Today I bring you something I think is pretty cool: some golden gems drawn on the spot from some top Spanish comic book artist that are not given the creds they deserve outside of my home country. So this is a tribute to their genius and to Spanish comics. If you know anything about me (if you are reading this it is likely by this stage you know something) it should not come as a surprise that a comic book scholar owns things like this. What is surprising is the art work itself. These pieces have also interesting and sentimental stories attach to them, therefore I’ll give you some details about these stories, – and the comics themselves, of course!!
El Misterio del Capitán Nemo (2012) – Mathieu Gabella & Kenny Ruiz
This is actually the piece that started the collection. I first engaged with Kenny’s work when I was in college, with one of his most renown works to that moment: El Cazador de Rayos (The Lightning Hunter). An incredibly touching story about believe, technology, survival and the making of oneself. But this reinterpretation I guess you can call it of Captain Nemo was just amazing. I loved every single page. Although very much a villain, Nemo is fantastic. There is, I don’t know, I guess slight Jaffaresque essence to him that makes him a lovable evil in a way. So how did this end up with me? Well, my parents were living in Toledo at the time and they happened to go to the Feria del Libro in Madrid (Madrid’s bookfaire), where Kenny was doing some signings. That was like 4 years ago now (2013), so very shortly after the comic was actually released.
Beowulf (2013) – Santiago García & David Rubín
This piece is actually very special. In 2013 I had just finished my MA on the Vikings and their depictions in comics, and this beauty came out in November, when I had just started my PhD on more of the same but this time particularly on women. The acquisition of this comic book at the presentation day at Nexus (our local comic book store run by the ever amazing and lifetime friend Oscar) would actually shape and direct my choice of sources for my upgrade material. There I went with my dad (of course!), and listened to David’s journey with this comic and how it all came to be. It was fascinating. But David was not only there to talk about the comic…He was signing and drawing too! So, rather shyly…(I am actually a very shy person!!!) I approached the desk with my book like…’Hi…Ahm, this was cool. Would you mind, pretty please scribbling something for me, if you could?’ (not a direct quote but very similar). There he gets drawing me waiting patiently, but of course, the crowd knew me and quickly my dad was selling me as an upcoming scholar in the study of the vikings on comics and what not, more pressure came from Oscar & Co, and the conversation developed into me learning an awful lot about this comic and the art style behind it, as well as what they actually thought of the Vikings, Beowulf, and what they wanted to create. As an experience, it is simply irreplaceable and it will stick in my mind forever. David is a dude, and I admire him greatly. I have used his comic extensively for my research now, and I hope the glorious images of his Queen Wealtheow and Grendel’s Mother have been taken into consideration by those who have seen my work and my analysis on the subject. However, he left me with this amazing gift – which for obvious reasons I couldn’t quite discuss on my thesis! – Just appreciate the degree of effort into this beast! It’s awesome! Oh, and do you want to know the best part? Go on…So, most of you would be thinking, this must be Beowulf for sure (that’s what the comic is about right?). Well yes. But under the remark of my little sister, I think the actual statement was something like “Hey cool, they have drawn dad as a Viking for Lilly, sweet!”. The resemblance is indeed remarkable.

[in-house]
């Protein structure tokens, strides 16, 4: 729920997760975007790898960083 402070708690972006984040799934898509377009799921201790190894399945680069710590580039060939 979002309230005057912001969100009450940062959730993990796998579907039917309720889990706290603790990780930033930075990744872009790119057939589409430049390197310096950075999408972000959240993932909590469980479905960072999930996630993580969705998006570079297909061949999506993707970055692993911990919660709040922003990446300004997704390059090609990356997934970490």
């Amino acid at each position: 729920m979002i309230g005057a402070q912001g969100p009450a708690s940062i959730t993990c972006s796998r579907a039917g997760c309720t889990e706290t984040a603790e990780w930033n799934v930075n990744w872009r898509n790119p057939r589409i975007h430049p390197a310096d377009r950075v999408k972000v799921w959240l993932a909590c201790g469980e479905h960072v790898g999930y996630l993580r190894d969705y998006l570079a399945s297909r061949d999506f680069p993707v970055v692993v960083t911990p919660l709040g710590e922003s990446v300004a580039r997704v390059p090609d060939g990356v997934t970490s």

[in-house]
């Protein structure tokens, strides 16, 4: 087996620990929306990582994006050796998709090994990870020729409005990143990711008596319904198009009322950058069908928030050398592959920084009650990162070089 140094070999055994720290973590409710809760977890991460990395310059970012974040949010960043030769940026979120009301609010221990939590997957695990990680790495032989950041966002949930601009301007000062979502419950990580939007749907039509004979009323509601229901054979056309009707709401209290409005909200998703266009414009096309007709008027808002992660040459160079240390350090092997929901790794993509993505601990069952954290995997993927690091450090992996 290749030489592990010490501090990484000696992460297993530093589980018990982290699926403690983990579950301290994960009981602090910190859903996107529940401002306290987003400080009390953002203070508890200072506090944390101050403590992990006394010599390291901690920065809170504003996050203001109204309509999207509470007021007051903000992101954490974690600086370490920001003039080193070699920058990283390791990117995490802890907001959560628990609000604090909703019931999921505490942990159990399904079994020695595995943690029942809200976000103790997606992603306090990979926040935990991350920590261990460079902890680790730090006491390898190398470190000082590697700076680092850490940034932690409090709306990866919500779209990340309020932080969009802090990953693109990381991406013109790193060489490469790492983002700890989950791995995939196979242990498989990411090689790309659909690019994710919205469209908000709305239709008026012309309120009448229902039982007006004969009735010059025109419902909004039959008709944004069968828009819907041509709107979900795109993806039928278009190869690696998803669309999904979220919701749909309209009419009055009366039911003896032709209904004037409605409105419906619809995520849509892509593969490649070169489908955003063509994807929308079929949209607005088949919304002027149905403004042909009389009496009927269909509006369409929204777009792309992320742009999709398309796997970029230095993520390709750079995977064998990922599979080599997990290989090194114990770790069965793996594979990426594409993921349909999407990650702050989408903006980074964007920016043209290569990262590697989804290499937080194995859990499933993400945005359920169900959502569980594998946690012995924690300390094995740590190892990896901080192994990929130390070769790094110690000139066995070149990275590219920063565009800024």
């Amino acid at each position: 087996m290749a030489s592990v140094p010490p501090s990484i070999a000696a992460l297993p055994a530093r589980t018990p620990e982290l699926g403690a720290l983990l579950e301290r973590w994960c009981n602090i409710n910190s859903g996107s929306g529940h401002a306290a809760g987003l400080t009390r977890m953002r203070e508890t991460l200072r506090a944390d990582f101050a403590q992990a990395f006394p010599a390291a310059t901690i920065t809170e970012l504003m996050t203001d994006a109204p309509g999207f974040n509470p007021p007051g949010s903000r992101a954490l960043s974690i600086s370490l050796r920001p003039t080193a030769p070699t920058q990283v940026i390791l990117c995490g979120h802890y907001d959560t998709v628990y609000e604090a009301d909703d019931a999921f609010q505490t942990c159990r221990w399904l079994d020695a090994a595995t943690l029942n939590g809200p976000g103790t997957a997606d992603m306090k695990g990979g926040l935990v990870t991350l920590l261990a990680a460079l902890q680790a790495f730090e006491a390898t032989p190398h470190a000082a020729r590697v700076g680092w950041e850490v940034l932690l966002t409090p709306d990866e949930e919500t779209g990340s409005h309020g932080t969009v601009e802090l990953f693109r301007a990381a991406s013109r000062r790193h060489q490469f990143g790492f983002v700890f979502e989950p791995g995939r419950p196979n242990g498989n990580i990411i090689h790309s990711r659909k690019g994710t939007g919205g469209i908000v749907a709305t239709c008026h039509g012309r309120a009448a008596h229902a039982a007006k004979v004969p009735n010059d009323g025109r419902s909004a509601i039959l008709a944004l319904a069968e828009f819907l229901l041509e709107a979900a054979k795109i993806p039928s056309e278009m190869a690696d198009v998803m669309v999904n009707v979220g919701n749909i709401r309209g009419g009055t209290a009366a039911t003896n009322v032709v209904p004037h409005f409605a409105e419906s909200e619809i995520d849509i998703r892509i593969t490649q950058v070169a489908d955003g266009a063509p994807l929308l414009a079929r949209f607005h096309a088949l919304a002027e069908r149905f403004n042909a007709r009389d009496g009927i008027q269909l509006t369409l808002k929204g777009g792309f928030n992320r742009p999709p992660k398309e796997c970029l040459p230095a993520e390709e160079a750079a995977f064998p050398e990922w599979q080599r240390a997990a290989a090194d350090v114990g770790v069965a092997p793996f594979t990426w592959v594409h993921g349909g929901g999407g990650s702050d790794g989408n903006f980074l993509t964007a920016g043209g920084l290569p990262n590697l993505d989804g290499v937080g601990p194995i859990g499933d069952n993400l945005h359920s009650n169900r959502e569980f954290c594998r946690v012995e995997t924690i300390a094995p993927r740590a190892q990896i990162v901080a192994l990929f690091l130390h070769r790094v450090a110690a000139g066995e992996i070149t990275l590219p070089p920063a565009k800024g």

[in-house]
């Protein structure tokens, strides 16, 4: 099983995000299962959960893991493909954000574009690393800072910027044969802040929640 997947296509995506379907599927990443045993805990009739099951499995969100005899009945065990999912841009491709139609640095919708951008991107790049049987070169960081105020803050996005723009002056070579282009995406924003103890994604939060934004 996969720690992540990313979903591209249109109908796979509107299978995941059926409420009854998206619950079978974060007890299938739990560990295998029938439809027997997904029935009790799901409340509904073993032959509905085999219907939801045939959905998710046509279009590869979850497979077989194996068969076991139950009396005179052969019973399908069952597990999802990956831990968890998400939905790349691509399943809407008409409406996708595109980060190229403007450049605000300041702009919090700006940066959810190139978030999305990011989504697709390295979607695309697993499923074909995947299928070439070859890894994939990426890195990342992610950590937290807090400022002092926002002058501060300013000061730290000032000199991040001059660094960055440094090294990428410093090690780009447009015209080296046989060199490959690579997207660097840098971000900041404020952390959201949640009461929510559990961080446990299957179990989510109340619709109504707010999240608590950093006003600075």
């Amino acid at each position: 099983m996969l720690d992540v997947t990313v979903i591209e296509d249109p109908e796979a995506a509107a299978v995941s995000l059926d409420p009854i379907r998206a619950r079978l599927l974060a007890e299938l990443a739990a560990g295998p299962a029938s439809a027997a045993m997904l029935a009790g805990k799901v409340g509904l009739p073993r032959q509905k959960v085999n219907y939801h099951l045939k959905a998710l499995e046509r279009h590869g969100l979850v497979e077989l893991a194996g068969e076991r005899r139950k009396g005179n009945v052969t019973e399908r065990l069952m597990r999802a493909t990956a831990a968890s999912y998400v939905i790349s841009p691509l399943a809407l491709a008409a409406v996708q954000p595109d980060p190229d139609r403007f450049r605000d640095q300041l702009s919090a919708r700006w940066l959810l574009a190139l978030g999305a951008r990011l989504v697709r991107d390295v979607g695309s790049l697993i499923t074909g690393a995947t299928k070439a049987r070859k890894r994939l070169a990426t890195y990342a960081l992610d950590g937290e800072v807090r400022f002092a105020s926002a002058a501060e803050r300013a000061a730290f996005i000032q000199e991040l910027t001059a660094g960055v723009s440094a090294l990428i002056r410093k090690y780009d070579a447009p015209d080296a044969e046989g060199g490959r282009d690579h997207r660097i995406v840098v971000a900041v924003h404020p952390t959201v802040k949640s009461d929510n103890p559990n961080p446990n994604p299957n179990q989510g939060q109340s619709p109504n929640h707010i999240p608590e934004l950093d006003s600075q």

Los Caminos del Señor (2014) – Fabrice David & Grégory Lassablière & Jaime Calderón
This was a 3 Wisemen day present just a couple of months ago (January 2017). I am usually pretty up to date with anything Viking related on comics, and most things history related, but this had fallen completely outside of my radar. This comic is actually about the Normans – with William the Conqueror and the Norman Conquest on the first half of the comic – and the Crusades in the second half. It is a great read and I very much encourage you all to grab it and have a read, as the balance between history and fiction is exquisite and the artwork superb. Now my dad went on his own for this one (obviously), and he related to me the following stuff. He apparently approached Jaime, the artist, and when asked what he wanted to be drawn my dad asked for Harold with the arrow on his eye. Apparently the guy looked at him like…wot? He told him that was a super weird request, people often ask for you know flashy combat scenes or badass warriors. But my dad insisted and Jaime apparently asked what was this all about. So of course, here goes my dad and tells him: “it’s a family joke”. And you bet it is. For my BA dissertation I did an analysis of the Normans and their depictions in medieval art, project for which the Bayeux Tapestry is crucial. We did go on a family holiday to Normandy that year so I could actually gather some materials and see the whole thing for myself (mind-blowing). One of the things I argue in my dissertation and that has been subject for academic debate for donkeys years is the matter of the arrow. It’s rather unlikely Harold was actually killed this way: it is a metaphor, a punishment for traitors – and if you look at the actual arrow itself, it looks older than the original tapestry; probably a modern edition/restoration job! So… Who said you cannot be a historian and be cool, huh? 😉
And there you go. This is my tribute to these legends of Spanish comics 🙂
If you are intrigued by their work, go check it out and we can talk about what you thought about it 🙂